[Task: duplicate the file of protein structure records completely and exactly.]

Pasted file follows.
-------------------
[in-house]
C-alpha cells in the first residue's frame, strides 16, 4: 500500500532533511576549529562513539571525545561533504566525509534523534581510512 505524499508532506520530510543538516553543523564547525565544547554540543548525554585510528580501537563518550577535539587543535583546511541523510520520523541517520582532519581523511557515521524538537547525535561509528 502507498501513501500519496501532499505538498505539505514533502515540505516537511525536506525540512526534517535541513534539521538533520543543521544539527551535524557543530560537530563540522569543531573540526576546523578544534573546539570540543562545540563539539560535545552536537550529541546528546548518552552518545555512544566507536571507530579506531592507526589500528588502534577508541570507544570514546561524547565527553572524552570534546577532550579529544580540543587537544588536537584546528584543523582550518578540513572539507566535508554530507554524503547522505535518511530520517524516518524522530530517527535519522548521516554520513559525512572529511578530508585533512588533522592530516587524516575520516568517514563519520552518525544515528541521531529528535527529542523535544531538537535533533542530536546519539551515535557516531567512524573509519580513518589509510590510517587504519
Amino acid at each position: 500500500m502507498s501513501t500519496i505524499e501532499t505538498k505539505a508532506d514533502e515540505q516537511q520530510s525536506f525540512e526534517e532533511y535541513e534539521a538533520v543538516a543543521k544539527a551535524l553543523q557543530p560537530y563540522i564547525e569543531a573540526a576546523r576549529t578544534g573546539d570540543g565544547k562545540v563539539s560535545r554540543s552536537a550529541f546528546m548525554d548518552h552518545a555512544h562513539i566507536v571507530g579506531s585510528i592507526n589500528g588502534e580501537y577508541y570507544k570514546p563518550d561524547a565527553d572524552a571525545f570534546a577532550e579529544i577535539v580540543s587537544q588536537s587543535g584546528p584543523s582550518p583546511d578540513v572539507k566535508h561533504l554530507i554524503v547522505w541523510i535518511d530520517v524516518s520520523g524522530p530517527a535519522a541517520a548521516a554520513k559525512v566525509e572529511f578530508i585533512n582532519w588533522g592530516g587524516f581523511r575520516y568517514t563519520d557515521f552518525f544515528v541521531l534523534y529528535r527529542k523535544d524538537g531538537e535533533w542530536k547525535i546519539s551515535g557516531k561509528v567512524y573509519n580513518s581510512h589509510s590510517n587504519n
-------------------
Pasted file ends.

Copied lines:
[in-house]
C-alpha cells in the first residue's frame, strides 16, 4: 500500500532533511576549529562513539571525545561533504566525509534523534581510512 505524499508532506520530510543538516553543523564547525565544547554540543548525554585510528580501537563518550577535539587543535583546511541523510520520523541517520582532519581523511557515521524538537547525535561509528 502507498501513501500519496501532499505538498505539505514533502515540505516537511525536506525540512526534517535541513534539521538533520543543521544539527551535524557543530560537530563540522569543531573540526576546523578544534573546539570540543562545540563539539560535545552536537550529541546528546548518552552518545555512544566507536571507530579506531592507526589500528588502534577508541570507544570514546561524547565527553572524552570534546577532550579529544580540543587537544588536537584546528584543523582550518578540513572539507566535508554530507554524503547522505535518511530520517524516518524522530530517527535519522548521516554520513559525512572529511578530508585533512588533522592530516587524516575520516568517514563519520552518525544515528541521531529528535527529542523535544531538537535533533542530536546519539551515535557516531567512524573509519580513518589509510590510517587504519
Amino acid at each position: 500500500m502507498s501513501t500519496i505524499e501532499t505538498k505539505a508532506d514533502e515540505q516537511q520530510s525536506f525540512e526534517e532533511y535541513e534539521a538533520v543538516a543543521k544539527a551535524l553543523q557543530p560537530y563540522i564547525e569543531a573540526a576546523r576549529t578544534g573546539d570540543g565544547k562545540v563539539s560535545r554540543s552536537a550529541f546528546m548525554d548518552h552518545a555512544h562513539i566507536v571507530g579506531s585510528i592507526n589500528g588502534e580501537y577508541y570507544k570514546p563518550d561524547a565527553d572524552a571525545f570534546a577532550e579529544i577535539v580540543s587537544q588536537s587543535g584546528p584543523s582550518p583546511d578540513v572539507k566535508h561533504l554530507i554524503v547522505w541523510i535518511d530520517v524516518s520520523g524522530p530517527a535519522a541517520a548521516a554520513k559525512v566525509e572529511f578530508i585533512n582532519w588533522g592530516g587524516f581523511r575520516y568517514t563519520d557515521f552518525f544515528v541521531l534523534y529528535r527529542k523535544d524538537g531538537e535533533w542530536k547525535i546519539s551515535g557516531k561509528v567512524y573509519n580513518s581510512h589509510s590510517n587504519n